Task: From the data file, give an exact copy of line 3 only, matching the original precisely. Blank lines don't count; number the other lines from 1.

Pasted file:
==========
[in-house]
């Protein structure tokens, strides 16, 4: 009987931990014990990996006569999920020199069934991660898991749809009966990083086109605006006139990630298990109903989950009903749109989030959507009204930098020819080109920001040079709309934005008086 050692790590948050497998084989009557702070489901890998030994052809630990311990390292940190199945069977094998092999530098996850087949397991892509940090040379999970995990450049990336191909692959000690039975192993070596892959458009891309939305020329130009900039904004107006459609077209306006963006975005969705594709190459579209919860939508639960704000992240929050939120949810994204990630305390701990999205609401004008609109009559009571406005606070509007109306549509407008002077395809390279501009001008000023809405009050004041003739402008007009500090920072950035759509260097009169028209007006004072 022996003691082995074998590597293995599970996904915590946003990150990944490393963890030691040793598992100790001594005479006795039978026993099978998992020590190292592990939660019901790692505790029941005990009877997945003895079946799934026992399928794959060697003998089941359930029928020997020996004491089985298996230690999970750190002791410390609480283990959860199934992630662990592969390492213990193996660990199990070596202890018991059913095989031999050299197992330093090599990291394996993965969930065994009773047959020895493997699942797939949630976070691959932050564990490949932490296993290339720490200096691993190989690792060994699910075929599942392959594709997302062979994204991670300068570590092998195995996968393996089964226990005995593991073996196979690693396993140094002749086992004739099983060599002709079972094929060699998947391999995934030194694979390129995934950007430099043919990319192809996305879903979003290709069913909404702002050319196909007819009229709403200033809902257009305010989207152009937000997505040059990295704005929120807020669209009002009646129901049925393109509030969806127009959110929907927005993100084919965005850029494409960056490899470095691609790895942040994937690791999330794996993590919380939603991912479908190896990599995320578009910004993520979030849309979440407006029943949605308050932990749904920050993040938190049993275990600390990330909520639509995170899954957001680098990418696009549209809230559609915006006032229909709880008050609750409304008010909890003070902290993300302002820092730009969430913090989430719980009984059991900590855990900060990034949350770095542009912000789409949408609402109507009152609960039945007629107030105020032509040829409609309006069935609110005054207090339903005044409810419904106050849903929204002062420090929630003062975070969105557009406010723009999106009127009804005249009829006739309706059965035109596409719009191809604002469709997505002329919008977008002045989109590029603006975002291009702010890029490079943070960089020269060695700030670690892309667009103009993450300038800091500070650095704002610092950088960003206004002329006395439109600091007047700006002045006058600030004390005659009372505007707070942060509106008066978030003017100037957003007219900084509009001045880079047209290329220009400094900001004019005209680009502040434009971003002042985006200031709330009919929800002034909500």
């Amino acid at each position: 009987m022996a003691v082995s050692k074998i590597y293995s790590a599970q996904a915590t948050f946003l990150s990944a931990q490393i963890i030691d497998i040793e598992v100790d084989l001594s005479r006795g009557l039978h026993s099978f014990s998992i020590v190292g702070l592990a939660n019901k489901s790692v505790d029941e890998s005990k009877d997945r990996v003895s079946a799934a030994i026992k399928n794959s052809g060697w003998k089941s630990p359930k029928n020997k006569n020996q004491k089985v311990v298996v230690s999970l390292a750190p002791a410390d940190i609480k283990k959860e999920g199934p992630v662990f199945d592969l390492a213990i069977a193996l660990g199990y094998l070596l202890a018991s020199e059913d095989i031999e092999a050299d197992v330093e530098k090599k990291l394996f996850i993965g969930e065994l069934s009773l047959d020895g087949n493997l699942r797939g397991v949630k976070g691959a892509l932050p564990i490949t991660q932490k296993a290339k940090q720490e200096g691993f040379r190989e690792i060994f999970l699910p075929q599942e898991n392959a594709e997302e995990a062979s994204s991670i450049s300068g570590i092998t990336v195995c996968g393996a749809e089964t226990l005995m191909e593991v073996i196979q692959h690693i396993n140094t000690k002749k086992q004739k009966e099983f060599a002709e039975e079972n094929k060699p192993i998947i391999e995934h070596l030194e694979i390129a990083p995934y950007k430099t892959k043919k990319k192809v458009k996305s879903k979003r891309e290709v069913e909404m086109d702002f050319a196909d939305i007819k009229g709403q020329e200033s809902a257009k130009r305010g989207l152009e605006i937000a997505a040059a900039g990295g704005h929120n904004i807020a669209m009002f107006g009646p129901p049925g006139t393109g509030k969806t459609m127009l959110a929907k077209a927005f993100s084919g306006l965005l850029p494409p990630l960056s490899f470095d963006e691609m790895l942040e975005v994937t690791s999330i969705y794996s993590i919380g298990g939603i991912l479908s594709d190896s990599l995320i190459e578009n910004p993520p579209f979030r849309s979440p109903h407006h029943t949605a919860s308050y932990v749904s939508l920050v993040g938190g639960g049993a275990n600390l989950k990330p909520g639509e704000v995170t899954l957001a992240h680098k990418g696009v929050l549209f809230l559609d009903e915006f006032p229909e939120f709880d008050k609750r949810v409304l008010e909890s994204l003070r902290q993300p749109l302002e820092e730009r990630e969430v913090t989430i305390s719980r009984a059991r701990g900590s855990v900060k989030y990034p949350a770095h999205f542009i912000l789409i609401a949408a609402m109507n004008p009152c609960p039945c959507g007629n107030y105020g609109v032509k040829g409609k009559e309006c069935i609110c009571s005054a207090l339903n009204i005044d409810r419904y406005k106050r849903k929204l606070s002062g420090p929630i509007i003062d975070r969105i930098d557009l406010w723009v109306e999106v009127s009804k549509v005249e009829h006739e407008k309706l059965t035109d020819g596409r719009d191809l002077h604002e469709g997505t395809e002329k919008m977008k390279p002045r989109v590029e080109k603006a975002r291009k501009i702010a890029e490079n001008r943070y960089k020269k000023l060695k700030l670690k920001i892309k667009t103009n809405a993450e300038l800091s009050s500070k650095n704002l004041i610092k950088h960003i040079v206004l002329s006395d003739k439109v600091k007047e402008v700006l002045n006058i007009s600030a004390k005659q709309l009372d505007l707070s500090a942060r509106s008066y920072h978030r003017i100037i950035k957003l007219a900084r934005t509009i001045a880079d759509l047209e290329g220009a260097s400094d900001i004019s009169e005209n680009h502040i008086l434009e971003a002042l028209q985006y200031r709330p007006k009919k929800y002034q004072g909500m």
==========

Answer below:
């Amino acid at each position: 009987m022996a003691v082995s050692k074998i590597y293995s790590a599970q996904a915590t948050f946003l990150s990944a931990q490393i963890i030691d497998i040793e598992v100790d084989l001594s005479r006795g009557l039978h026993s099978f014990s998992i020590v190292g702070l592990a939660n019901k489901s790692v505790d029941e890998s005990k009877d997945r990996v003895s079946a799934a030994i026992k399928n794959s052809g060697w003998k089941s630990p359930k029928n020997k006569n020996q004491k089985v311990v298996v230690s999970l390292a750190p002791a410390d940190i609480k283990k959860e999920g199934p992630v662990f199945d592969l390492a213990i069977a193996l660990g199990y094998l070596l202890a018991s020199e059913d095989i031999e092999a050299d197992v330093e530098k090599k990291l394996f996850i993965g969930e065994l069934s009773l047959d020895g087949n493997l699942r797939g397991v949630k976070g691959a892509l932050p564990i490949t991660q932490k296993a290339k940090q720490e200096g691993f040379r190989e690792i060994f999970l699910p075929q599942e898991n392959a594709e997302e995990a062979s994204s991670i450049s300068g570590i092998t990336v195995c996968g393996a749809e089964t226990l005995m191909e593991v073996i196979q692959h690693i396993n140094t000690k002749k086992q004739k009966e099983f060599a002709e039975e079972n094929k060699p192993i998947i391999e995934h070596l030194e694979i390129a990083p995934y950007k430099t892959k043919k990319k192809v458009k996305s879903k979003r891309e290709v069913e909404m086109d702002f050319a196909d939305i007819k009229g709403q020329e200033s809902a257009k130009r305010g989207l152009e605006i937000a997505a040059a900039g990295g704005h929120n904004i807020a669209m009002f107006g009646p129901p049925g006139t393109g509030k969806t459609m127009l959110a929907k077209a927005f993100s084919g306006l965005l850029p494409p990630l960056s490899f470095d963006e691609m790895l942040e975005v994937t690791s999330i969705y794996s993590i919380g298990g939603i991912l479908s594709d190896s990599l995320i190459e578009n910004p993520p579209f979030r849309s979440p109903h407006h029943t949605a919860s308050y932990v749904s939508l920050v993040g938190g639960g049993a275990n600390l989950k990330p909520g639509e704000v995170t899954l957001a992240h680098k990418g696009v929050l549209f809230l559609d009903e915006f006032p229909e939120f709880d008050k609750r949810v409304l008010e909890s994204l003070r902290q993300p749109l302002e820092e730009r990630e969430v913090t989430i305390s719980r009984a059991r701990g900590s855990v900060k989030y990034p949350a770095h999205f542009i912000l789409i609401a949408a609402m109507n004008p009152c609960p039945c959507g007629n107030y105020g609109v032509k040829g409609k009559e309006c069935i609110c009571s005054a207090l339903n009204i005044d409810r419904y406005k106050r849903k929204l606070s002062g420090p929630i509007i003062d975070r969105i930098d557009l406010w723009v109306e999106v009127s009804k549509v005249e009829h006739e407008k309706l059965t035109d020819g596409r719009d191809l002077h604002e469709g997505t395809e002329k919008m977008k390279p002045r989109v590029e080109k603006a975002r291009k501009i702010a890029e490079n001008r943070y960089k020269k000023l060695k700030l670690k920001i892309k667009t103009n809405a993450e300038l800091s009050s500070k650095n704002l004041i610092k950088h960003i040079v206004l002329s006395d003739k439109v600091k007047e402008v700006l002045n006058i007009s600030a004390k005659q709309l009372d505007l707070s500090a942060r509106s008066y920072h978030r003017i100037i950035k957003l007219a900084r934005t509009i001045a880079d759509l047209e290329g220009a260097s400094d900001i004019s009169e005209n680009h502040i008086l434009e971003a002042l028209q985006y200031r709330p007006k009919k929800y002034q004072g909500m």